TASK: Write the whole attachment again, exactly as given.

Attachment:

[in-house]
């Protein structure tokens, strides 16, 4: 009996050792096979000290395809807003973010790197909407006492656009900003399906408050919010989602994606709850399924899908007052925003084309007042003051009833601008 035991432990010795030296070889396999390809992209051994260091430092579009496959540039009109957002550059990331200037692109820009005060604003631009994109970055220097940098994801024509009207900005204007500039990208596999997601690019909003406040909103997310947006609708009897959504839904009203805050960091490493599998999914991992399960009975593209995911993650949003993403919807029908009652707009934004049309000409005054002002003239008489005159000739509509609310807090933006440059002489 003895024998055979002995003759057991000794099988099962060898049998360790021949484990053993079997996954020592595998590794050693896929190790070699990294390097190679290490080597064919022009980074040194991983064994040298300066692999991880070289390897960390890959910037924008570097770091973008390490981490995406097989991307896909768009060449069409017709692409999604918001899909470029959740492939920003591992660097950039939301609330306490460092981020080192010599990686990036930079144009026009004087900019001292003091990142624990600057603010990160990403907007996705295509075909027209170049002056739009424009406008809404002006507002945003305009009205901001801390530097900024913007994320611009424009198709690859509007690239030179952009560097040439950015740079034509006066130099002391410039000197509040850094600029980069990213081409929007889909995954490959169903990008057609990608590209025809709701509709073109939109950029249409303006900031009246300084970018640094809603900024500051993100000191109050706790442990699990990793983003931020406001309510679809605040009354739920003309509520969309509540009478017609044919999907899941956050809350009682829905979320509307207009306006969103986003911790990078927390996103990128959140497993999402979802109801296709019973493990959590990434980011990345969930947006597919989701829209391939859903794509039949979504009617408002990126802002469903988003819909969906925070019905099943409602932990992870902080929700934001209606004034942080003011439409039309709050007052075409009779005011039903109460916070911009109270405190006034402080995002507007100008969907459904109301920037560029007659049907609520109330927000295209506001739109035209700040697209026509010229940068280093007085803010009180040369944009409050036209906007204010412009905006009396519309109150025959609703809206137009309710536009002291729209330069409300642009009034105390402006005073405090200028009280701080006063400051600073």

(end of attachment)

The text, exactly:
[in-house]
């Protein structure tokens, strides 16, 4: 009996050792096979000290395809807003973010790197909407006492656009900003399906408050919010989602994606709850399924899908007052925003084309007042003051009833601008 035991432990010795030296070889396999390809992209051994260091430092579009496959540039009109957002550059990331200037692109820009005060604003631009994109970055220097940098994801024509009207900005204007500039990208596999997601690019909003406040909103997310947006609708009897959504839904009203805050960091490493599998999914991992399960009975593209995911993650949003993403919807029908009652707009934004049309000409005054002002003239008489005159000739509509609310807090933006440059002489 003895024998055979002995003759057991000794099988099962060898049998360790021949484990053993079997996954020592595998590794050693896929190790070699990294390097190679290490080597064919022009980074040194991983064994040298300066692999991880070289390897960390890959910037924008570097770091973008390490981490995406097989991307896909768009060449069409017709692409999604918001899909470029959740492939920003591992660097950039939301609330306490460092981020080192010599990686990036930079144009026009004087900019001292003091990142624990600057603010990160990403907007996705295509075909027209170049002056739009424009406008809404002006507002945003305009009205901001801390530097900024913007994320611009424009198709690859509007690239030179952009560097040439950015740079034509006066130099002391410039000197509040850094600029980069990213081409929007889909995954490959169903990008057609990608590209025809709701509709073109939109950029249409303006900031009246300084970018640094809603900024500051993100000191109050706790442990699990990793983003931020406001309510679809605040009354739920003309509520969309509540009478017609044919999907899941956050809350009682829905979320509307207009306006969103986003911790990078927390996103990128959140497993999402979802109801296709019973493990959590990434980011990345969930947006597919989701829209391939859903794509039949979504009617408002990126802002469903988003819909969906925070019905099943409602932990992870902080929700934001209606004034942080003011439409039309709050007052075409009779005011039903109460916070911009109270405190006034402080995002507007100008969907459904109301920037560029007659049907609520109330927000295209506001739109035209700040697209026509010229940068280093007085803010009180040369944009409050036209906007204010412009905006009396519309109150025959609703809206137009309710536009002291729209330069409300642009009034105390402006005073405090200028009280701080006063400051600073």